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Review: Protecting endpoints with SentinelOne’s all-powerful agents

Sep 14, 20187 mins
Endpoint ProtectionSecurity

Having powerful, protected, and independent agents sitting on endpoints gives SentinelOne a huge advantage against today's increasingly sophisticated attacks.

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Endpoint protection began life as signature-based antivirus programs sitting on endpoints themselves. Over the years, the science of endpoint protection has advanced considerably to include behavior analysis and eventually machine learning and artificial intelligence to uncover threats, even as the brains of those operations tended to shift deeper into the network. Many endpoint protection programs today don’t actually sit on endpoints anymore, and perhaps only reach out to them if threats attempt lateral movement and trigger a response.

SentinelOne, by contrast, is able to deploy powerful agents with advanced detection and response capabilities onto endpoints where they can intercept threats on the frontlines. Every agent is fully independent, able to act even when the endpoint it’s protecting is disconnected from the core network, or has no connectivity at all. Beyond acting independently, each agent collects detailed forensic data about any attacks or attempted attacks.

Those same agents report back to a central management console, so that human defenders are made aware of similar threats and active campaigns levied against them. That information, and any actions taken by security personnel, is sent out to all other agents, along with instructions about how to handle similar threats that other agents might discover in the future.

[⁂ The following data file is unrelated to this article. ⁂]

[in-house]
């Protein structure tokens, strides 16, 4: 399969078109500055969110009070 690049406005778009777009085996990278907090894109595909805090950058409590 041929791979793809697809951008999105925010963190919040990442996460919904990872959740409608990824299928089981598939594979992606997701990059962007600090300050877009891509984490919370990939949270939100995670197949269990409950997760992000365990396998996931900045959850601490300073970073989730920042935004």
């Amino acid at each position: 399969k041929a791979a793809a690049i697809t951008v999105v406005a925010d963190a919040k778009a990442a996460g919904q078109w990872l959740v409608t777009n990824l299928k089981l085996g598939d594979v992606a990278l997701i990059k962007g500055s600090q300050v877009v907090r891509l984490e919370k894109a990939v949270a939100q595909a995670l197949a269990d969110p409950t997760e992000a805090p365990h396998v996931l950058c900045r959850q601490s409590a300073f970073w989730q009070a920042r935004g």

SentinelOne menu John Breeden II/IDG

Setting up and controlling SentinelOne agents can be done from the management console, though every agent is fully independent, and even works when the device it’s protecting is disconnected from the network.

Agents deployed by SentinelOne work with multiple platforms, including Windows machines going back to Windows 7 or even Windows XP with a legacy agent. They also work with most versions of Windows Server, nearly every flavor of Linux, and the complete line of Mac systems going back to OS X El Capitan. Agents take up a few hundred megabytes of space on the client system, and less than one percent CPU utilization on average. They can also be deployed into VDI environments or cloud instances.

Pricing for SentinelOne is a yearly fee based on the number of endpoints being protected by the program. It can be installed and managed locally, even on an air-gapped network, or managed through the cloud. There is also a software as a service (SaaS) option where the company will either help out existing security teams as needed, or can completely monitor and manage SentinelOne as part of the service.

Testing SentinelOne

Once the agents are in place, administrators need to configure them based on the environment and security tolerances, all of which is done from the management console. Agent policy is based on a hierarchy to avoid conflicts.

SentinelOne Exclude John Breeden II/IDG

Setting up the agents is quite detailed, with rules enforced in a hierarchical fashion to avoid conflicts. Here, specific behaviors or program elements can be excluded from protection on certain machines.

For example, in our testing we created one set of rules for employees working out of a Chicago office and another, more stringent policy, for those working in software development. Placing the development policy above the Chicago one ensured that all developers working in Chicago were subject to the tighter controls, while the reverse would provide generally more lenient rules for developers working there. In any case, this prevented any shadow rules or internal conflicts from forming.

SentinelOne AI Explain John Breeden II/IDG